Friday, April 24, 2020

Day 307 (NIAW Day 5)

This week is National Infertility Awareness Week, so I'm spending to dedicate some of my blog space to that this week. Today is my last post for NIAW. 

Within the running community, some people throw around the phrase, "Running: Cheaper than therapy!" It's on shirts, medal hangers, and stickers, and Google tells me there is even a book by that title. When I was training for my first marathon, I kept a training blog on Tumblr. I usually posted about how training was going, but occasionally I reblogged things that I found to be amusing, helpful, or both. The image below was among them. I'm not sure what the original source is, but I found it here today.)

For the first year (plus a few weeks) of trying to conceive, I was disappointed for sure, but the sadness and hopelessness really did not start until June of last year. I knew that 12 months was a rule of thumb for a "normal" period of trying to conceive, so I did not stress too much. I was the maid of honor in my best friend's wedding on June 1, and I measured each month of trying to conceive by what my status would be for the wedding. Once, I told Ariel that I might be as big as a house at her wedding, and she assured me that it would be okay. The months went something like this:

"I might have a baby by Ariel's wedding!"
"I might be really pregnant at Ariel's wedding." 
"I might be a little pregnant at Ariel's wedding."
"Well, at least I don't have to alter my dress for Ariel's wedding."
"I guess I can drink at Ariel's wedding."

After the wedding, I didn't have a convincing excuse for why not conceiving that month was not so bad. The best I could tell myself was, "Well, at least I won't have to balance a baby and school during the fall semester." When I ran out of excuses, I really started to feel the frustration of infertility. That was when I started crying more and spending more time in bed. After the chicken sandwich explosion and the tearful days that followed, I decided that I wanted to start seeing a therapist. Trying to cope alone was not working, and my pattern was unsustainable. 

I was fortunate that I found a therapist pretty quickly and that we are a good match in most ways. I started seeing her in late January, and in one of our first conversations, she told me that infertility grief is a real thing. Looking back, it makes total sense to me, but the thought never crossed my mind before I started going to therapy. When I thought about grief, I thought about losing my dad. When my dad died, he was no longer there to call when I had a question or wanted to share some good news. I lost a friend and a huge piece of my personal support system when he died. When I didn't get pregnant, I didn't lose anything. I just delayed what I hope will eventually come.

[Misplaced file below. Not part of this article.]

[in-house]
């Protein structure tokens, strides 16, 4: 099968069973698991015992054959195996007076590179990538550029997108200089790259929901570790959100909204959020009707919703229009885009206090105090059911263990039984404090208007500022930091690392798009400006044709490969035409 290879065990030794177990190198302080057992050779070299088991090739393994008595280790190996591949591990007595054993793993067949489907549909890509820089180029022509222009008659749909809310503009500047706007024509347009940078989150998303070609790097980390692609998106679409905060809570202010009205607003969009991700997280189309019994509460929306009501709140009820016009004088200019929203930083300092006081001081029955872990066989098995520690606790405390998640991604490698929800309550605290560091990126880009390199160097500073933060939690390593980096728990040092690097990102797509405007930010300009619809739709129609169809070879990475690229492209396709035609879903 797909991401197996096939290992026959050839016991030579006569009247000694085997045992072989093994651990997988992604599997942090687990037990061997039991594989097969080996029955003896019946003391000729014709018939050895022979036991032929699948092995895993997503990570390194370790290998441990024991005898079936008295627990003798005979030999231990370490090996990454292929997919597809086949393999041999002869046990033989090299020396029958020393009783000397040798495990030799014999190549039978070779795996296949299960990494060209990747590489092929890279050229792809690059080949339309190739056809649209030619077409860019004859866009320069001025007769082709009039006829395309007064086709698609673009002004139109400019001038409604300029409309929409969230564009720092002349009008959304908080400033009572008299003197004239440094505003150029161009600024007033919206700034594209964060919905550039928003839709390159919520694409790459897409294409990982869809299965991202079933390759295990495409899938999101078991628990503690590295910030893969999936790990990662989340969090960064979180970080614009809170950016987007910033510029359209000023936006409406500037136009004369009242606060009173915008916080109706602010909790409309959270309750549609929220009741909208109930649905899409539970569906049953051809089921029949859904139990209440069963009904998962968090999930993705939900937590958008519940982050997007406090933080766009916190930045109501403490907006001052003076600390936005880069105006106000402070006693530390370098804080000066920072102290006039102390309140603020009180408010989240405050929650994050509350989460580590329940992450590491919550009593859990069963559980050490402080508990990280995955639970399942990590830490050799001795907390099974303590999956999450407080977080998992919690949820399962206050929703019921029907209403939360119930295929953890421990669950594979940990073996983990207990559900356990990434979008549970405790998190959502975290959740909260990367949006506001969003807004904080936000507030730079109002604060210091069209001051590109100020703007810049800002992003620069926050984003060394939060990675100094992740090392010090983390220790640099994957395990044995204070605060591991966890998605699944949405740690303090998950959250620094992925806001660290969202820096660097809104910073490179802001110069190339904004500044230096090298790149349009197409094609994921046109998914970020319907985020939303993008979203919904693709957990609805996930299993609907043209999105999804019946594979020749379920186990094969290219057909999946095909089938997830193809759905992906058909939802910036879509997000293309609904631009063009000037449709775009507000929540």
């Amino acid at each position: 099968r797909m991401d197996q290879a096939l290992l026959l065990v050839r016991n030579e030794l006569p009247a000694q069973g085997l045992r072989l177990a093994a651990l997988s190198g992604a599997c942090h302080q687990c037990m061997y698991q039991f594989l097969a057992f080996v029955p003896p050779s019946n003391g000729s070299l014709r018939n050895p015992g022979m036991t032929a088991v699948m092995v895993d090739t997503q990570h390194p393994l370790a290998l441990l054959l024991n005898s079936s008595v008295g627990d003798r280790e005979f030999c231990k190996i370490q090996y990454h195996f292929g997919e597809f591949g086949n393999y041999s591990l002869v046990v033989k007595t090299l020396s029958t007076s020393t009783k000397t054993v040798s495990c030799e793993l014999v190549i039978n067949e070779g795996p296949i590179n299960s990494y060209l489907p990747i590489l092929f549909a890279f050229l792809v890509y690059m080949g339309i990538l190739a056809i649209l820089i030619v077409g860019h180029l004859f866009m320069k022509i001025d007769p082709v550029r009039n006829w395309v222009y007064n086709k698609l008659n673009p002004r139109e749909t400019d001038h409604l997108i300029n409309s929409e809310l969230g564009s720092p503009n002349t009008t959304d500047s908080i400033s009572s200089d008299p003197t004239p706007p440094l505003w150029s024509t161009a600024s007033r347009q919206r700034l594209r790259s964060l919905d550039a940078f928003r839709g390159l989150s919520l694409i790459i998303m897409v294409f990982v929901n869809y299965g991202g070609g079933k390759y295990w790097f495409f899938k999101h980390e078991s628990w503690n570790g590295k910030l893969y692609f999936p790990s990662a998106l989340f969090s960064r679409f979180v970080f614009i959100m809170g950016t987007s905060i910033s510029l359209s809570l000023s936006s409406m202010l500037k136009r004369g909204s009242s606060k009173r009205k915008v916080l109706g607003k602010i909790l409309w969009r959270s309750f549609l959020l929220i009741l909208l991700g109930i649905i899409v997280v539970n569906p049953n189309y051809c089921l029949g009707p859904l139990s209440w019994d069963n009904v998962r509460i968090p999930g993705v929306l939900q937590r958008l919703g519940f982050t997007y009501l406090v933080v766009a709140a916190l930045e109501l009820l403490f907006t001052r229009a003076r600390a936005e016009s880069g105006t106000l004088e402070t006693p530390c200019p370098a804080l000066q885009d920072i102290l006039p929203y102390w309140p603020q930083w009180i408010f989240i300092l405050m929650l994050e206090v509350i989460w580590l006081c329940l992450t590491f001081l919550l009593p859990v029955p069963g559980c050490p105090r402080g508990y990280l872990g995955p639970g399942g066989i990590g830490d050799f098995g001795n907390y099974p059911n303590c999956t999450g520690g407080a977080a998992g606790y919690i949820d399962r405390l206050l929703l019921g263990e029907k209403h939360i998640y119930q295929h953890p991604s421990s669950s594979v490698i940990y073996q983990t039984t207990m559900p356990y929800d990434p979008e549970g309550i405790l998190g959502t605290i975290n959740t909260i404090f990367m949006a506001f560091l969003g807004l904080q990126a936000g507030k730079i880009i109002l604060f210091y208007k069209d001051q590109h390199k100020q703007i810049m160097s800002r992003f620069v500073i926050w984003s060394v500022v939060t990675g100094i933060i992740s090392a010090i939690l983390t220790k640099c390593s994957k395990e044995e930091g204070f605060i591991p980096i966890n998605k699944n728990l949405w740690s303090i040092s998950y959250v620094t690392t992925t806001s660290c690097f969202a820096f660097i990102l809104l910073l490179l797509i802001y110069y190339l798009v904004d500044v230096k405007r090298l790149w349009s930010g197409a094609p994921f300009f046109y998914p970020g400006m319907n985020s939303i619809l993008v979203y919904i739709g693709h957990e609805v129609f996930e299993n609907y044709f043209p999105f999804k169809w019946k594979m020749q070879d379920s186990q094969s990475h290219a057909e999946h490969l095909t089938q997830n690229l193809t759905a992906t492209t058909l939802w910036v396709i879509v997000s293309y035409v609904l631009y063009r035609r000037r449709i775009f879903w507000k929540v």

Or so I thought.

As it turns out, it is entirely possible to grieve something you never had. With so much else unexplained in my life, it helped tremendously to be able to explain the outbursts, uncharacteristic sadness, and despair. Yes, I was frustrated, angry, and hopeless at times (and sometimes a combination of those), but those are all symptoms of grief. 

Once I realized that I was dealing with grief, my whole perspective shifted. I have faced grief in the past, and I will experience it again in the future. Grief is difficult, but recognizing the underlying cause of my feelings and behavior helped me identify strategies to move forward. Richard and I are still trying to conceive. I am still disappointed when I realize that yet another month has passed where we were not successful or when I think about how long we have been trying. 

The difference now is that I take a moment to say, "This stinks, and it's okay to be sad," and life continues pretty normally after that. I don't tell myself that I was stupid to think I would get pregnant, I don't feel guilty for being upset about not conceiving. I doubt that infertility will ever be an easy topic for me, but therapy has helped me learn strategies for coping, and I feel more hopeful than ever now.

Something that made today great: Catching up with the BAKErs on Facebook messenger (and playing the silly games on there!)
Time I woke up: 8:35 am

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